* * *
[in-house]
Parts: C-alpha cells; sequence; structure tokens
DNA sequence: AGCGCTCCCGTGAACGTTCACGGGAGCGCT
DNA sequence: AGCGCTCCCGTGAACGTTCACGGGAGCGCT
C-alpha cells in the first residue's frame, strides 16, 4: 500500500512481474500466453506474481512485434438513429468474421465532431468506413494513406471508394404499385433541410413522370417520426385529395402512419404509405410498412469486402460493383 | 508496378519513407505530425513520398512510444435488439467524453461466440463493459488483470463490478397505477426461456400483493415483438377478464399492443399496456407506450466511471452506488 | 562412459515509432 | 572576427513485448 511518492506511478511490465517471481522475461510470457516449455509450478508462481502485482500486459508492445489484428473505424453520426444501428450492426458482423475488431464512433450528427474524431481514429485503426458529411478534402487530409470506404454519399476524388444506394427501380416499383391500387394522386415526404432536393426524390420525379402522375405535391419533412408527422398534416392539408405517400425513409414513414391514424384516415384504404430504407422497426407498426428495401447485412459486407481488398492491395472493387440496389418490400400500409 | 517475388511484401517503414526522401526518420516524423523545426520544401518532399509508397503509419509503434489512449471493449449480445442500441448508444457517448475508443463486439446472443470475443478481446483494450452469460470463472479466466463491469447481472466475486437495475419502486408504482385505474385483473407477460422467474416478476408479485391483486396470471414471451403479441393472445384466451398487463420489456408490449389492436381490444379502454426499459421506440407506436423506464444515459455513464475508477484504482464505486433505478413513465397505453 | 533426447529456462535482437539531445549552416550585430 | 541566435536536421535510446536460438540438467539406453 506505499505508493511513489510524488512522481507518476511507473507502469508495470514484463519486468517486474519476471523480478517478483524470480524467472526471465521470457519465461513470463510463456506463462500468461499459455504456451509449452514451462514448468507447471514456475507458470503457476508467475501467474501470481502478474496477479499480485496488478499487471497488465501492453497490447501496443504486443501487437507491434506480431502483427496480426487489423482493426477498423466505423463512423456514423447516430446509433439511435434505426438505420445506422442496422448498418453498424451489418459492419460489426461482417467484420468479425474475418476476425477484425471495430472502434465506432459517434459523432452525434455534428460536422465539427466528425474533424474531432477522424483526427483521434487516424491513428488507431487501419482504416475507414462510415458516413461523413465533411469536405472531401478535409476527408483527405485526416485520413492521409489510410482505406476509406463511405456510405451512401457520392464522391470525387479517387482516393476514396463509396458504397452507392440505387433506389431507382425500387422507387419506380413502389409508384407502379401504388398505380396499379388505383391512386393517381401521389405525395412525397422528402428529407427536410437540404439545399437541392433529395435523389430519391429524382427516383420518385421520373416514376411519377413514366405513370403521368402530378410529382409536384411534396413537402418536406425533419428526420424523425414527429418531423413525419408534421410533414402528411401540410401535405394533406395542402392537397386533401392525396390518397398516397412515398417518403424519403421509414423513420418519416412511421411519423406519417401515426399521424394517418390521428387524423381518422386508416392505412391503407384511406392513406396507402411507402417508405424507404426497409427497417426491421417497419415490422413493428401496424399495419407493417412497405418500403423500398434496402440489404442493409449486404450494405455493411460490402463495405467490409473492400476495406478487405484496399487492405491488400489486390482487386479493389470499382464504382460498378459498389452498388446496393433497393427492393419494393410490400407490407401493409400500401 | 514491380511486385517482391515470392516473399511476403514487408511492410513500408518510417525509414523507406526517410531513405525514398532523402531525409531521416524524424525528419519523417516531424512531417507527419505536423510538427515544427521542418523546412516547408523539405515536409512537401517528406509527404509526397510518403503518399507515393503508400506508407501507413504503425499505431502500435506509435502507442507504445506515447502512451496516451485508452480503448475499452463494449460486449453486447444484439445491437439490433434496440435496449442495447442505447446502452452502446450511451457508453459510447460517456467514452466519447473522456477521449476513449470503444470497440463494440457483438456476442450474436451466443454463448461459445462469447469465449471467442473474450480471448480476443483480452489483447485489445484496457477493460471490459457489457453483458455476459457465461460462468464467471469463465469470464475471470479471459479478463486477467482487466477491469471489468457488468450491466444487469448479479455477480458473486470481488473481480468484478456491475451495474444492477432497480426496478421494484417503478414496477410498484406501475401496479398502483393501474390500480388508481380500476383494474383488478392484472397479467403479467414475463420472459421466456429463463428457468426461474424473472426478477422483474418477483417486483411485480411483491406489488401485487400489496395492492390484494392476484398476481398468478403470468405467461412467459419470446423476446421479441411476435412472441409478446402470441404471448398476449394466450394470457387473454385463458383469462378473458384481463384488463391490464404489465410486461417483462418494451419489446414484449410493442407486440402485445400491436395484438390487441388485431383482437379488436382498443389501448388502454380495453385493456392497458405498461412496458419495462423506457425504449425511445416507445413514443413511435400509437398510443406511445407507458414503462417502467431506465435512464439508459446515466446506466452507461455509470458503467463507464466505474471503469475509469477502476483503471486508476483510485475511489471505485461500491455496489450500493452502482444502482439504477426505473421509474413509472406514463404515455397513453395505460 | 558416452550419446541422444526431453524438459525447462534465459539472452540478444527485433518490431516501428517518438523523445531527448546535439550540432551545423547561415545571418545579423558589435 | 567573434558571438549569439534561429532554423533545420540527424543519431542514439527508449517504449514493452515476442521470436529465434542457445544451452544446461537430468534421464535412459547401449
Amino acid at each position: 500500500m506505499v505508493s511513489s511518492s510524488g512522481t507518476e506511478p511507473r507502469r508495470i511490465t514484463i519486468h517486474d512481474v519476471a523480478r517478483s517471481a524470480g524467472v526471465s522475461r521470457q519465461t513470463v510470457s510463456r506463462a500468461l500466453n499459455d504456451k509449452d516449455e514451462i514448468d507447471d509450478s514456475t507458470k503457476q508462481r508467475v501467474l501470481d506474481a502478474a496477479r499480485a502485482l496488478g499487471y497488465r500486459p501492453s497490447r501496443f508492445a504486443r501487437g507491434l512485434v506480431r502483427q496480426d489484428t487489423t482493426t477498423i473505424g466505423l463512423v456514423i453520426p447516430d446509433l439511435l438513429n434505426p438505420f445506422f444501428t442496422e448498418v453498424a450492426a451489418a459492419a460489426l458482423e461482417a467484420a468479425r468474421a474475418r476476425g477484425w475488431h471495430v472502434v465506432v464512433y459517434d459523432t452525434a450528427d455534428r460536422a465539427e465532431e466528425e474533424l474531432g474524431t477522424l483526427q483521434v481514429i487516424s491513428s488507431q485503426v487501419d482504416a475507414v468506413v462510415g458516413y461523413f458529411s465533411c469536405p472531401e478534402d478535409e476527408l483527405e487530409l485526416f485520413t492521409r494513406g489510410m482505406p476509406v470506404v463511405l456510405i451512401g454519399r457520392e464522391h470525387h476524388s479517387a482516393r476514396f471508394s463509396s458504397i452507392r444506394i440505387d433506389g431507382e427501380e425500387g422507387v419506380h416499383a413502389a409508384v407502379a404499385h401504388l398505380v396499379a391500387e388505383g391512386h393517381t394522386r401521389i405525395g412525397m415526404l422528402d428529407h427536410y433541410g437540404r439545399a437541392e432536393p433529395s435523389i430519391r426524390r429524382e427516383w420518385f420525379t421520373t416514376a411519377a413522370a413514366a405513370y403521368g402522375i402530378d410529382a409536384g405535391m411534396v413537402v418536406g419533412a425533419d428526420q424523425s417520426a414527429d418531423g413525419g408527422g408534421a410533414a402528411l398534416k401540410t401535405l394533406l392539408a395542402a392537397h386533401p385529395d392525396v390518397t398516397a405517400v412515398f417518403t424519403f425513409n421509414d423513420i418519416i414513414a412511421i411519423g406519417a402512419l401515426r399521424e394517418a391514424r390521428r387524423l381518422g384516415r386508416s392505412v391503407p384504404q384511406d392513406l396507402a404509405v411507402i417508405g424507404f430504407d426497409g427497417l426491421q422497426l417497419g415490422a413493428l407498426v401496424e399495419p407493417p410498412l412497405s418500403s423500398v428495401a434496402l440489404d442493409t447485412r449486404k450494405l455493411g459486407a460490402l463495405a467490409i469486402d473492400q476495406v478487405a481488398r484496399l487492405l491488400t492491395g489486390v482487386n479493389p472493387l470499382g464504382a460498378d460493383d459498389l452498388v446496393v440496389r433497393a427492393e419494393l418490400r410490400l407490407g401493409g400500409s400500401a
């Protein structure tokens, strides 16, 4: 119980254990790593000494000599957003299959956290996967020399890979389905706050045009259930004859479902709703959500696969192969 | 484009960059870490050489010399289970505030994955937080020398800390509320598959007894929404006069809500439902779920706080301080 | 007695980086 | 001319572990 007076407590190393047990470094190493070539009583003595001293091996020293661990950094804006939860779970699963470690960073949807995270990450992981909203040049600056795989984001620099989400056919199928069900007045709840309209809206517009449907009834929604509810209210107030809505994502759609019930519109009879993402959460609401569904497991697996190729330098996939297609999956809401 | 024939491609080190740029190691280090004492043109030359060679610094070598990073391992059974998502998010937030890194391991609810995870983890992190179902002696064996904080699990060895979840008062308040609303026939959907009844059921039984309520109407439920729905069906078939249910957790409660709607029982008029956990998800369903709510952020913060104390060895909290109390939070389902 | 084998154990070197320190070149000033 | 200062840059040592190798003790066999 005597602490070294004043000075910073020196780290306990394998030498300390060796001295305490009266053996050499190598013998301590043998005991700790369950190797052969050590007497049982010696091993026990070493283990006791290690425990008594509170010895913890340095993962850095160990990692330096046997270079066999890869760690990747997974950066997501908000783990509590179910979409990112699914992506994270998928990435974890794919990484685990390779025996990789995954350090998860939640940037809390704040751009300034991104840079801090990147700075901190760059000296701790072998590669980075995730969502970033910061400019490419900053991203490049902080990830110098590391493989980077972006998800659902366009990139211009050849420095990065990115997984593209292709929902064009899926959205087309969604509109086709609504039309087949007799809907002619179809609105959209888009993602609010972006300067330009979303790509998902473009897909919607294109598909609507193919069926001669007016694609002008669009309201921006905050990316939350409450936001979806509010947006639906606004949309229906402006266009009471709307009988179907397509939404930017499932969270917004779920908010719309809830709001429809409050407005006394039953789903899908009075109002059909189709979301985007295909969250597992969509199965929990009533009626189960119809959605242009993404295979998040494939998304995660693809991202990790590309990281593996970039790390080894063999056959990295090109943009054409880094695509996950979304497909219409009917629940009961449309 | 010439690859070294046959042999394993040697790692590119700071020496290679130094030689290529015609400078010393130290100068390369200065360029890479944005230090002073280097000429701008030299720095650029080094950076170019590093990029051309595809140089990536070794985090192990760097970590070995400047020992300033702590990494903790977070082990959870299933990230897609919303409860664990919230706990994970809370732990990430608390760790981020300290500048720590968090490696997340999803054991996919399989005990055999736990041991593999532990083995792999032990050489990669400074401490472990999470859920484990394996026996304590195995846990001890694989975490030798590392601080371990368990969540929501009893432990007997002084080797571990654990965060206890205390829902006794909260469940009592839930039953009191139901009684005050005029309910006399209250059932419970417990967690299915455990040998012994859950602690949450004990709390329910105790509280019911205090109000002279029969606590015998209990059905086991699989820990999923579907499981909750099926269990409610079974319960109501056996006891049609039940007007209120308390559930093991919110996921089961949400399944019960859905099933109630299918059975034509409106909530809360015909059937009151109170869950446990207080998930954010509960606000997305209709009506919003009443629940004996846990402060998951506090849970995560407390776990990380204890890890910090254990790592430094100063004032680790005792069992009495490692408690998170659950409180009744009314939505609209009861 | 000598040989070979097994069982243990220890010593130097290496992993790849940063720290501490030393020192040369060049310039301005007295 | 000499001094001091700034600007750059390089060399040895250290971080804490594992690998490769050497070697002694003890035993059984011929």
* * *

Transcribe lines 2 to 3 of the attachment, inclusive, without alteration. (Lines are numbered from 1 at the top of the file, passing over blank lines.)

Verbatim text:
Parts: C-alpha cells; sequence; structure tokens
DNA sequence: AGCGCTCCCGTGAACGTTCACGGGAGCGCT